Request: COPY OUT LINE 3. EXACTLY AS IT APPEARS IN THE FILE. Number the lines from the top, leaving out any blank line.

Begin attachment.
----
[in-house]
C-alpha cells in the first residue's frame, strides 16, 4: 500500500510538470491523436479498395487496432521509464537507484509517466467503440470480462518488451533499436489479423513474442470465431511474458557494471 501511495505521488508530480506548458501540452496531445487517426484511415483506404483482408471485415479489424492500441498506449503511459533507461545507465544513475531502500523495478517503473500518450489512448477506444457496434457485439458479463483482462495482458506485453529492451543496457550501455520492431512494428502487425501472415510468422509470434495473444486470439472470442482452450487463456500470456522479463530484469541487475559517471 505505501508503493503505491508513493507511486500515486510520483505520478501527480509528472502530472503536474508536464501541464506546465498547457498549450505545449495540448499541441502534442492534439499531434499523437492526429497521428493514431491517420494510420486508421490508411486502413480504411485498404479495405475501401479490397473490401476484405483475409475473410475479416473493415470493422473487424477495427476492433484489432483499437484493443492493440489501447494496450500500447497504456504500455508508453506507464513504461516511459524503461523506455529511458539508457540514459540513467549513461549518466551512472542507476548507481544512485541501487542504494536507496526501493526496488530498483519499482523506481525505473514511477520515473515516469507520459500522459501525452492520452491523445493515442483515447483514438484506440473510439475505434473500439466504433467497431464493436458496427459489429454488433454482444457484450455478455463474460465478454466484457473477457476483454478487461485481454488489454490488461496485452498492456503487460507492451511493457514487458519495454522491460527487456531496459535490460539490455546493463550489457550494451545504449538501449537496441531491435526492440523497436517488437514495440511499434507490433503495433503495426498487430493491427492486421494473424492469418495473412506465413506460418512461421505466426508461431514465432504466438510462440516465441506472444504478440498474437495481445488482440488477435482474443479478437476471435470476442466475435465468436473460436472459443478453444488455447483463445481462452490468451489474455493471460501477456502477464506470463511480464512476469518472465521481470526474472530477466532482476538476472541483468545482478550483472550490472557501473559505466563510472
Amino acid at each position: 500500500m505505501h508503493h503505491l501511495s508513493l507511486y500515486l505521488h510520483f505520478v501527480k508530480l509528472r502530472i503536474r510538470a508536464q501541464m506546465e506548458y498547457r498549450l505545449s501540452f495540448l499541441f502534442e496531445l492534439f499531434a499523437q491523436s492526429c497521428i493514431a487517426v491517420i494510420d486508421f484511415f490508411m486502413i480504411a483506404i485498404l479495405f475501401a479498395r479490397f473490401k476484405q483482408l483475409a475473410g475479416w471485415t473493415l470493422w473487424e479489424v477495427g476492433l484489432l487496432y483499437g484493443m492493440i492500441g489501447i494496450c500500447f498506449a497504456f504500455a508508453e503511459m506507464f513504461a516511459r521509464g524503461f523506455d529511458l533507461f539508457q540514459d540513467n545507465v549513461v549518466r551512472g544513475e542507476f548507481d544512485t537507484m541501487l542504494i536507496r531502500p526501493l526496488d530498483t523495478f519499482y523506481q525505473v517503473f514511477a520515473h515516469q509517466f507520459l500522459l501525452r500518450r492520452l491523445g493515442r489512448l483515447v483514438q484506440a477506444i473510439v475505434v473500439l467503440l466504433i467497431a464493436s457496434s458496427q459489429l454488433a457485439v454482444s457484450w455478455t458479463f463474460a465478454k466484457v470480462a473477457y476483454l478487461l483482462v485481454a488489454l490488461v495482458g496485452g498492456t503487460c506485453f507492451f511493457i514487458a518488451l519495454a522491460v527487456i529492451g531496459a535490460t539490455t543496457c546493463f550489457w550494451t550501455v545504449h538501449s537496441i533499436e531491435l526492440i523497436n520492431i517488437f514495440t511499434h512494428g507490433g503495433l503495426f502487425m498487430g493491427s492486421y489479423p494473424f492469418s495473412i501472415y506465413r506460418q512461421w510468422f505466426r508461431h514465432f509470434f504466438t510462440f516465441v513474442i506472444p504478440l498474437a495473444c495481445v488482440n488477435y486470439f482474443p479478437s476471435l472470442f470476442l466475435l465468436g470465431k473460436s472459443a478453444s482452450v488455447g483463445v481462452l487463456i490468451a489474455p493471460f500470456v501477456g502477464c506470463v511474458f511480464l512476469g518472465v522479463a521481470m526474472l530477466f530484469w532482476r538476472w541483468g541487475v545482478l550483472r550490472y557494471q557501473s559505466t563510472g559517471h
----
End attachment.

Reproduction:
Amino acid at each position: 500500500m505505501h508503493h503505491l501511495s508513493l507511486y500515486l505521488h510520483f505520478v501527480k508530480l509528472r502530472i503536474r510538470a508536464q501541464m506546465e506548458y498547457r498549450l505545449s501540452f495540448l499541441f502534442e496531445l492534439f499531434a499523437q491523436s492526429c497521428i493514431a487517426v491517420i494510420d486508421f484511415f490508411m486502413i480504411a483506404i485498404l479495405f475501401a479498395r479490397f473490401k476484405q483482408l483475409a475473410g475479416w471485415t473493415l470493422w473487424e479489424v477495427g476492433l484489432l487496432y483499437g484493443m492493440i492500441g489501447i494496450c500500447f498506449a497504456f504500455a508508453e503511459m506507464f513504461a516511459r521509464g524503461f523506455d529511458l533507461f539508457q540514459d540513467n545507465v549513461v549518466r551512472g544513475e542507476f548507481d544512485t537507484m541501487l542504494i536507496r531502500p526501493l526496488d530498483t523495478f519499482y523506481q525505473v517503473f514511477a520515473h515516469q509517466f507520459l500522459l501525452r500518450r492520452l491523445g493515442r489512448l483515447v483514438q484506440a477506444i473510439v475505434v473500439l467503440l466504433i467497431a464493436s457496434s458496427q459489429l454488433a457485439v454482444s457484450w455478455t458479463f463474460a465478454k466484457v470480462a473477457y476483454l478487461l483482462v485481454a488489454l490488461v495482458g496485452g498492456t503487460c506485453f507492451f511493457i514487458a518488451l519495454a522491460v527487456i529492451g531496459a535490460t539490455t543496457c546493463f550489457w550494451t550501455v545504449h538501449s537496441i533499436e531491435l526492440i523497436n520492431i517488437f514495440t511499434h512494428g507490433g503495433l503495426f502487425m498487430g493491427s492486421y489479423p494473424f492469418s495473412i501472415y506465413r506460418q512461421w510468422f505466426r508461431h514465432f509470434f504466438t510462440f516465441v513474442i506472444p504478440l498474437a495473444c495481445v488482440n488477435y486470439f482474443p479478437s476471435l472470442f470476442l466475435l465468436g470465431k473460436s472459443a478453444s482452450v488455447g483463445v481462452l487463456i490468451a489474455p493471460f500470456v501477456g502477464c506470463v511474458f511480464l512476469g518472465v522479463a521481470m526474472l530477466f530484469w532482476r538476472w541483468g541487475v545482478l550483472r550490472y557494471q557501473s559505466t563510472g559517471h